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High levels of carbon dioxide in the soil have killed the trees and vegetation in this area, about 800 yards uphill from the Sukaya onsen, near the site where a 13-year-old was found dead June 20, 2010, after officials believe she inhaled toxic volcanic gases.
High levels of carbon dioxide in the soil have killed the trees and vegetation in this area, about 800 yards uphill from the Sukaya onsen, near the site where a 13-year-old was found dead June 20, 2010, after officials believe she inhaled toxic volcanic gases. (Courtesy of Ronald Stark)
High levels of carbon dioxide in the soil have killed the trees and vegetation in this area, about 800 yards uphill from the Sukaya onsen, near the site where a 13-year-old was found dead June 20, 2010, after officials believe she inhaled toxic volcanic gases.
High levels of carbon dioxide in the soil have killed the trees and vegetation in this area, about 800 yards uphill from the Sukaya onsen, near the site where a 13-year-old was found dead June 20, 2010, after officials believe she inhaled toxic volcanic gases. (Courtesy of Ronald Stark)
Hikers visiting the Hakkoda mountain range near Misawa Air Base, Japan, will find signs like these explaining that they're visiting the site of a live volcano. Aomori officials have closed the hiking trails while investigating the death of a 13-year-old Japanese girl who is believed to have inhaled toxic gases while foraging for wild vegetables off the main trail on Otake Mountain.
Hikers visiting the Hakkoda mountain range near Misawa Air Base, Japan, will find signs like these explaining that they're visiting the site of a live volcano. Aomori officials have closed the hiking trails while investigating the death of a 13-year-old Japanese girl who is believed to have inhaled toxic gases while foraging for wild vegetables off the main trail on Otake Mountain. (Courtesy of Nicole Bendick)
Outdoor Recreation officials on Misawa Air Base, Japan, are warning base residents that hiking trails in the Hakkoda mountain range are closed following the death of a 13-year-old Japanese girl on June 20. Officials believe the girl inhaled toxic volcanic gasses while searching off-trail for wild vegetables with her family.
Outdoor Recreation officials on Misawa Air Base, Japan, are warning base residents that hiking trails in the Hakkoda mountain range are closed following the death of a 13-year-old Japanese girl on June 20. Officials believe the girl inhaled toxic volcanic gasses while searching off-trail for wild vegetables with her family. (T.D. Flack/Stars and Stripes)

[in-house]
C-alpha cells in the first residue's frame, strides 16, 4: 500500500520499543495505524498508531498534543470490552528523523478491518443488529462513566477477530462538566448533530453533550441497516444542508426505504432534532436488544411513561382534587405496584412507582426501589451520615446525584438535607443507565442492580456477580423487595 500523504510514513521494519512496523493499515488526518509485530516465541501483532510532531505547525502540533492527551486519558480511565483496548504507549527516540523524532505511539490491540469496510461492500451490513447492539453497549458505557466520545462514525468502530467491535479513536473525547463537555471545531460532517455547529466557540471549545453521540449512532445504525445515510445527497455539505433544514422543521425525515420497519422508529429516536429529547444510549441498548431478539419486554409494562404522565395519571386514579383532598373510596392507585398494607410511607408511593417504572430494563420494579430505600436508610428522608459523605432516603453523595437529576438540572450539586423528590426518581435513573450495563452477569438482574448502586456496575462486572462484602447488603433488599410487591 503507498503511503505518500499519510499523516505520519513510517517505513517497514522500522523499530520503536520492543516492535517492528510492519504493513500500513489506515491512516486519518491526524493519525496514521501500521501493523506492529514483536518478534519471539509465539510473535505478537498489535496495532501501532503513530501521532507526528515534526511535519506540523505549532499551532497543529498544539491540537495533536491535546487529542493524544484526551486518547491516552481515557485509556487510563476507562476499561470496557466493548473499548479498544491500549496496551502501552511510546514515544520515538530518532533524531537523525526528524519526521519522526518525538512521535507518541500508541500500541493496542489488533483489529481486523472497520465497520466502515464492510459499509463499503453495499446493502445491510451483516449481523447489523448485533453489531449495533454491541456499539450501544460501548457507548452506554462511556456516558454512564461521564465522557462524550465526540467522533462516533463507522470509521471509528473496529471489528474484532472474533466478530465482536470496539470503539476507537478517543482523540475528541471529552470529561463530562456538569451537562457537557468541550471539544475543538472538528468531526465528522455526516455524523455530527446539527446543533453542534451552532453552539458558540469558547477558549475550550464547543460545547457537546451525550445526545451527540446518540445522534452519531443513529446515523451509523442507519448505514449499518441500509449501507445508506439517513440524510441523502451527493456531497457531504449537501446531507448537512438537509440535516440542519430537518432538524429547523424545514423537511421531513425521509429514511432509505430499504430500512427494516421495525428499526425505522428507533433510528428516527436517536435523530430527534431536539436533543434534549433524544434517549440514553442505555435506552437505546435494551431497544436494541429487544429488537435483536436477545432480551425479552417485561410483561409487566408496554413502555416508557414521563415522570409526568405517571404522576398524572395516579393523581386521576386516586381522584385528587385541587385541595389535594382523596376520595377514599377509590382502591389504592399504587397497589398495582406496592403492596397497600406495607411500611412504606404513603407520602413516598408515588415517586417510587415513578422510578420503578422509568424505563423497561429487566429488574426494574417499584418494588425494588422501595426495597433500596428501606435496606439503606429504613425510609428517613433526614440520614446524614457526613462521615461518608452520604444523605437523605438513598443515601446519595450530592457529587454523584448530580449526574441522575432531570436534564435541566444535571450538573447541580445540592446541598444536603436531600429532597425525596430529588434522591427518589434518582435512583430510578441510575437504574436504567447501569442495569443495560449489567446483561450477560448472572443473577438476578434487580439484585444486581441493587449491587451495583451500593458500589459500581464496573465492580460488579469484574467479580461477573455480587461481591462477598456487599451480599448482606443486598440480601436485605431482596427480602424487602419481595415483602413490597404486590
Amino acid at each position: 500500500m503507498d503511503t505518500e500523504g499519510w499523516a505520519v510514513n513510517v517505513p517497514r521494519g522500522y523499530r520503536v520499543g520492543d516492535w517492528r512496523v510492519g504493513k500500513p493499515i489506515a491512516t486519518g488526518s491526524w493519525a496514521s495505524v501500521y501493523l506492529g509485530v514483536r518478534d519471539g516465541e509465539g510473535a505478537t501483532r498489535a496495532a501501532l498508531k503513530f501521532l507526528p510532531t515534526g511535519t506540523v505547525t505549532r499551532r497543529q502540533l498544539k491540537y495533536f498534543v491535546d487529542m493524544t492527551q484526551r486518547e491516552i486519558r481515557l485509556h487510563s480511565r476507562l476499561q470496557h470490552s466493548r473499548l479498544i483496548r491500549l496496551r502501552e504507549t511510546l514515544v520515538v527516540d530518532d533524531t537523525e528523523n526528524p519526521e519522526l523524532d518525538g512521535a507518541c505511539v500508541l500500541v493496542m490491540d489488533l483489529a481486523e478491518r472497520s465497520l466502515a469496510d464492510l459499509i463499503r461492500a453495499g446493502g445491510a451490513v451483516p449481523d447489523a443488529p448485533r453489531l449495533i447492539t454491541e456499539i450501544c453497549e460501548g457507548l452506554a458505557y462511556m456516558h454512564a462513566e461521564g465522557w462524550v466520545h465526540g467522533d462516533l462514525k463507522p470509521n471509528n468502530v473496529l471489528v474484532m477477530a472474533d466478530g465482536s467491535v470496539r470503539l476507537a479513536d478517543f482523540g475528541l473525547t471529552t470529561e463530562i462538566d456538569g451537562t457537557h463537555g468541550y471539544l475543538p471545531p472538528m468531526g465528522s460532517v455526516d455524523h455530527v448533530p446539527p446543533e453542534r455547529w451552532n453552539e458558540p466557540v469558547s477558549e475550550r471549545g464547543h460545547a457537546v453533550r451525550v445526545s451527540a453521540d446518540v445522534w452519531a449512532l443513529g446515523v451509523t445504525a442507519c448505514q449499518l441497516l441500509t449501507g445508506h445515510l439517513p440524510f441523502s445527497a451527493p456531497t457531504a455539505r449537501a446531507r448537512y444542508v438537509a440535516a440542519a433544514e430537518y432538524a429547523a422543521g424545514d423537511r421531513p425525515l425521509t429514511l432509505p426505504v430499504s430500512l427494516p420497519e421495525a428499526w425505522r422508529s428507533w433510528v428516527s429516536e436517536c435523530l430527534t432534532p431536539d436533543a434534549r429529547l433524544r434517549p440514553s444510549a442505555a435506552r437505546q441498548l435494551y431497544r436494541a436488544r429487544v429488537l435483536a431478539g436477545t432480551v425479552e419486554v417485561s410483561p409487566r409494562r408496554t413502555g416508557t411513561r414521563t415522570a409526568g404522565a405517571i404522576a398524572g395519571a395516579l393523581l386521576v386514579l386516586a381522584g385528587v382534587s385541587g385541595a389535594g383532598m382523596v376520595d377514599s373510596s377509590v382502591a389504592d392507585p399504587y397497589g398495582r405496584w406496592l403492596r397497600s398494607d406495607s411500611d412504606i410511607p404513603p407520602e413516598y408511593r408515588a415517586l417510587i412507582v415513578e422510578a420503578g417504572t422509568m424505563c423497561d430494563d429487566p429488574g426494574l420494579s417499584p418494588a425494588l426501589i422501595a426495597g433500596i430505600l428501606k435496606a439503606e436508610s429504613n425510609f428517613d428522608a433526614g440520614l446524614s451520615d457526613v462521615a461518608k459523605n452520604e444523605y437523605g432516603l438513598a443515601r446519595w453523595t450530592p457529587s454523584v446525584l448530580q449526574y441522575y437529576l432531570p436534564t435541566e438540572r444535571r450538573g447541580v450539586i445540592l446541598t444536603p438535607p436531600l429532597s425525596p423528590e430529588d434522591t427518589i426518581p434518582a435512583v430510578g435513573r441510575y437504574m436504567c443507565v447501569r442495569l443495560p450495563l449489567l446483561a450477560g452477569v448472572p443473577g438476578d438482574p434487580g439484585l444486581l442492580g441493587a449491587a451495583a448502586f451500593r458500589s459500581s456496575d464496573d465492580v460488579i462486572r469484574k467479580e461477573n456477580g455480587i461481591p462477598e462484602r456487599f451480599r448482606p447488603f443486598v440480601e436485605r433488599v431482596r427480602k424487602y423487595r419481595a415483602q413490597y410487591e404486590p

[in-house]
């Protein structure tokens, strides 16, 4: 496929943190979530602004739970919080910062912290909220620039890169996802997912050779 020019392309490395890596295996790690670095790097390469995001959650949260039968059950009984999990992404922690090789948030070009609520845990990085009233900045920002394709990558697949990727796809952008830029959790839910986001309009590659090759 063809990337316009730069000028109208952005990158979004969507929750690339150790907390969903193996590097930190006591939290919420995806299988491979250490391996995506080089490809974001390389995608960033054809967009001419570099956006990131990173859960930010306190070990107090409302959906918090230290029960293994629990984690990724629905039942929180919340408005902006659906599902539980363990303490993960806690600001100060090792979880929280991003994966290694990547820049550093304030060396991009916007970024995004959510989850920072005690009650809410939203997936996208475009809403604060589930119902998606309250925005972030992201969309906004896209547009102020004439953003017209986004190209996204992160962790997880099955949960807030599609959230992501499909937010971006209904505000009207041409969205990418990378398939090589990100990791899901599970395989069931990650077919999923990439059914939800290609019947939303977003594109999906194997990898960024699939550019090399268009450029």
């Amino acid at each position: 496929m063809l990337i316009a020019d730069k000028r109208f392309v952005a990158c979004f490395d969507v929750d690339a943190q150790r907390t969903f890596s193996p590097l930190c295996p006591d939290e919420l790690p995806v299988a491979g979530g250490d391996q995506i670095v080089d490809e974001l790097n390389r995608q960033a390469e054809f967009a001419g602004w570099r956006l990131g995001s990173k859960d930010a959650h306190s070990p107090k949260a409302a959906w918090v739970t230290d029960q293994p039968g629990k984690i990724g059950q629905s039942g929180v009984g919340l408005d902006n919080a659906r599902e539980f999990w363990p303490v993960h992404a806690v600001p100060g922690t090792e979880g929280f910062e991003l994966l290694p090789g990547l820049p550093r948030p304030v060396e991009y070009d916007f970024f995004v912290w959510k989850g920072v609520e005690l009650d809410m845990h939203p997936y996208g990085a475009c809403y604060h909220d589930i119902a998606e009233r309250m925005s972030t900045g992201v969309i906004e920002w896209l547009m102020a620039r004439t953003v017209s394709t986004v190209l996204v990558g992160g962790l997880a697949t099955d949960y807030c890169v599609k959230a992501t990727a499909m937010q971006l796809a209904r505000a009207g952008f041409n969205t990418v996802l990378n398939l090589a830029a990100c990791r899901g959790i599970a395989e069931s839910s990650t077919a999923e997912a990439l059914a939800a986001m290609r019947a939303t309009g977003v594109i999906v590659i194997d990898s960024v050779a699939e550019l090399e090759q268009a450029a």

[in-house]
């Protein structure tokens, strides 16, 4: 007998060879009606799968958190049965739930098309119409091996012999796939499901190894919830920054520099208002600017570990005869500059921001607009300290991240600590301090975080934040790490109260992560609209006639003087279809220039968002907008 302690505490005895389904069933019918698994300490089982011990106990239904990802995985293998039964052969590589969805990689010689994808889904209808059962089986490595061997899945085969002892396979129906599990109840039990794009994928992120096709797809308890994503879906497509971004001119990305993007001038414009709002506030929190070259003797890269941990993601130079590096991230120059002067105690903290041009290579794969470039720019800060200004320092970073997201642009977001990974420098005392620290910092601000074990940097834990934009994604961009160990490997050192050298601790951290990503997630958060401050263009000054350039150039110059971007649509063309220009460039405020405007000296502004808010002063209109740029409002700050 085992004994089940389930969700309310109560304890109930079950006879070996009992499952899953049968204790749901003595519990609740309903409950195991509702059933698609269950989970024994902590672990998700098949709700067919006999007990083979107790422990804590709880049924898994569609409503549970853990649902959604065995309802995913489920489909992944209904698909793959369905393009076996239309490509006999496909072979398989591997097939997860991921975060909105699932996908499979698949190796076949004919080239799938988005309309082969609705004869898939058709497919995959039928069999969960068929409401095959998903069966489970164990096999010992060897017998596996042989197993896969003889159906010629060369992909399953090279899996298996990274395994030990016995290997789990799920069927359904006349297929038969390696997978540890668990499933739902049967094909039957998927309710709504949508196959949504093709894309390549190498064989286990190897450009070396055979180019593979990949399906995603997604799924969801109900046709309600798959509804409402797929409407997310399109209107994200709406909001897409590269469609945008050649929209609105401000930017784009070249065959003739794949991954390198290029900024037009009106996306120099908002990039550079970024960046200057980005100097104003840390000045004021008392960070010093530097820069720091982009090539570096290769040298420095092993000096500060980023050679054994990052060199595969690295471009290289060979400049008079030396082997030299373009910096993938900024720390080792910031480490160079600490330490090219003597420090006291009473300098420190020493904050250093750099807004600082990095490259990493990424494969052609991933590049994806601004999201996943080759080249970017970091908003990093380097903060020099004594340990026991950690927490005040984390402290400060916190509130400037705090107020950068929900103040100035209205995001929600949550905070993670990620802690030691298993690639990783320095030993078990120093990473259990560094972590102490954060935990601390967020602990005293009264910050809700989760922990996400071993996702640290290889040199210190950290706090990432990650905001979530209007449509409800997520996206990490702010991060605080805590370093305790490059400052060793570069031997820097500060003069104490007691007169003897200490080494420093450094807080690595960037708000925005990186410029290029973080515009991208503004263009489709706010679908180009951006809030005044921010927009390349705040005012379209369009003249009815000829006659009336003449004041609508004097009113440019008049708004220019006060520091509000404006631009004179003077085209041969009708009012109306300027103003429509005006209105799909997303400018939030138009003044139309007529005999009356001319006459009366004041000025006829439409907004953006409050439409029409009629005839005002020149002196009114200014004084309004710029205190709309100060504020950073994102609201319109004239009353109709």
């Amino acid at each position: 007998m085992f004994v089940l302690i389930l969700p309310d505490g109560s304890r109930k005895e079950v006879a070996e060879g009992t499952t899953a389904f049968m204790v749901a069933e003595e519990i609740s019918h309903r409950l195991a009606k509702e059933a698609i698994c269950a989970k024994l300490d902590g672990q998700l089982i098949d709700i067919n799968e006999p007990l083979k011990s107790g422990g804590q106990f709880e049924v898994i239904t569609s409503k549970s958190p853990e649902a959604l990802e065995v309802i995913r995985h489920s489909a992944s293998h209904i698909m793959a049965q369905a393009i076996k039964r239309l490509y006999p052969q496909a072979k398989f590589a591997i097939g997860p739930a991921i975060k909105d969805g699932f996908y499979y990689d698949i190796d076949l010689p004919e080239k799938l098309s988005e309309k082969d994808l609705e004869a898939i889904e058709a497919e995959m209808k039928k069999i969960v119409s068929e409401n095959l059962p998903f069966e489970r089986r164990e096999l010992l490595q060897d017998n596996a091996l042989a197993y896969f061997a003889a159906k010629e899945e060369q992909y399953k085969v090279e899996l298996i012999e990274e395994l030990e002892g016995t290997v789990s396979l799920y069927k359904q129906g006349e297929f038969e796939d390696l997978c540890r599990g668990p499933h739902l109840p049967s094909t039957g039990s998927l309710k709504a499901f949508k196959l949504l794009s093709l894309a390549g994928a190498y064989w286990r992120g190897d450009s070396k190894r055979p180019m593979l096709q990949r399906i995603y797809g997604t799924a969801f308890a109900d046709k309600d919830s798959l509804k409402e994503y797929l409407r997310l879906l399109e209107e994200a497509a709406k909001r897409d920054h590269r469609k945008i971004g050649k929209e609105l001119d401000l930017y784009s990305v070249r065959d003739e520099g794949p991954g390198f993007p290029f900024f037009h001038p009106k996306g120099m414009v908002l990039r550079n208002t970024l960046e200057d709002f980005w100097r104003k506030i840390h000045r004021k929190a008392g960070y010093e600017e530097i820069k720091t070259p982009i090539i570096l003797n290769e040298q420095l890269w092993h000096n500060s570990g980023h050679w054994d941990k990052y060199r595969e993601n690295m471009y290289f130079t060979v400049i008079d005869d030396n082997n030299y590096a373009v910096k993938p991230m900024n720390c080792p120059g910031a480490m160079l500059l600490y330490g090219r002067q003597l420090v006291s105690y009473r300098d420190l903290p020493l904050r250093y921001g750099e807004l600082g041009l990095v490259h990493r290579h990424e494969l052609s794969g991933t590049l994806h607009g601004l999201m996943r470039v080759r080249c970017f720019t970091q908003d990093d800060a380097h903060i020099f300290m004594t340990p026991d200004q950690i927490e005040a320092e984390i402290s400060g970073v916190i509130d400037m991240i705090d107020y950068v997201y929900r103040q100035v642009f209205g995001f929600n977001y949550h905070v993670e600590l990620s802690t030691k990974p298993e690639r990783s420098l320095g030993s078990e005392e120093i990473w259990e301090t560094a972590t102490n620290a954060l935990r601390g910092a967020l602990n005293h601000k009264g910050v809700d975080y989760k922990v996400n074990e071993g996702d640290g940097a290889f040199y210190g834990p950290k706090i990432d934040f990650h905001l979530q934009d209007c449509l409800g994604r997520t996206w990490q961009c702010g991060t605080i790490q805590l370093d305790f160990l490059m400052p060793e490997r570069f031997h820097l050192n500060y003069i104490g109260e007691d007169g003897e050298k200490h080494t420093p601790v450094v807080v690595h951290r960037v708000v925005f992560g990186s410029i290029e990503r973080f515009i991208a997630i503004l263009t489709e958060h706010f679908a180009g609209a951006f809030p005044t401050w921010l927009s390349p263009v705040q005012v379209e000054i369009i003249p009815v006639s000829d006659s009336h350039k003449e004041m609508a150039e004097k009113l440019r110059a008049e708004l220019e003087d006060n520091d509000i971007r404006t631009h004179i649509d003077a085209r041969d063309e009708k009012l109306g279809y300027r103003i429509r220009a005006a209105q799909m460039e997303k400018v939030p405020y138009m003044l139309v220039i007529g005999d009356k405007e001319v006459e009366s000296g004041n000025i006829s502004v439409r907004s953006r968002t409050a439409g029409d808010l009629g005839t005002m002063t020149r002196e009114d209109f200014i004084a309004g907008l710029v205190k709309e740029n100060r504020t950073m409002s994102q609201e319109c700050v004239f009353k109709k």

MISAWA AIR BASE, Japan — Base officials have postponed group tours to a popular hiking destination as Japanese authorities investigate the death of a teen who they believe inhaled toxic volcanic gases there Sunday.

Officials with the Aomori prefectural disaster prevention division said they’ve closed the Hakkoda mountain range trails while the death of the 13-year-old Japanese girl is investigated.

According to local news reports, the girl and members of her family were searching for wild vegetables off the marked trails near the Sukayu hot springs on Otake Mountain when they were believed to have inhaled the gas.

Ronald Stark, Misawa’s Outdoor Recreation program coordinator, said the mountain and others in the range are popular year-round among base hikers.

Misawa personnel are warned of the dangers on the active volcanoes, and tour groups hike past so-called dead zones, areas where gases such as hydrogen sulfide have killed all vegetation. They’re told to stay on the trails and to avoid low-lying areas, which may have pockets of the gas, Stark said.

The last gas-related fatalities on the range occurred in 1997, when three Japan Ground Self-Defense Force personnel died. One member fell into a low-lying area — called a gas hole — and two of his peers who attempted to rescue him also died, according to prefectural officials.

Lt. Col. Scott Hartwich, commander of Misawa’s 35th Aerospace Medicine Squadron, said hikers should watch out for symptoms such as an irritated throat or eyes and difficulty breathing.

The first course of action, Hartwich said, would be heading uphill, as the pockets of gas are heavier than air and cling to the lower depressions.

If a hiker were to collapse, the hiker should be carried to a greater elevation before providing first aid, Hartwich said.

“Get ‘em out of that stuff,” Hartwich said, “and head for higher ground.”

flackt@pstripes.osd.mil

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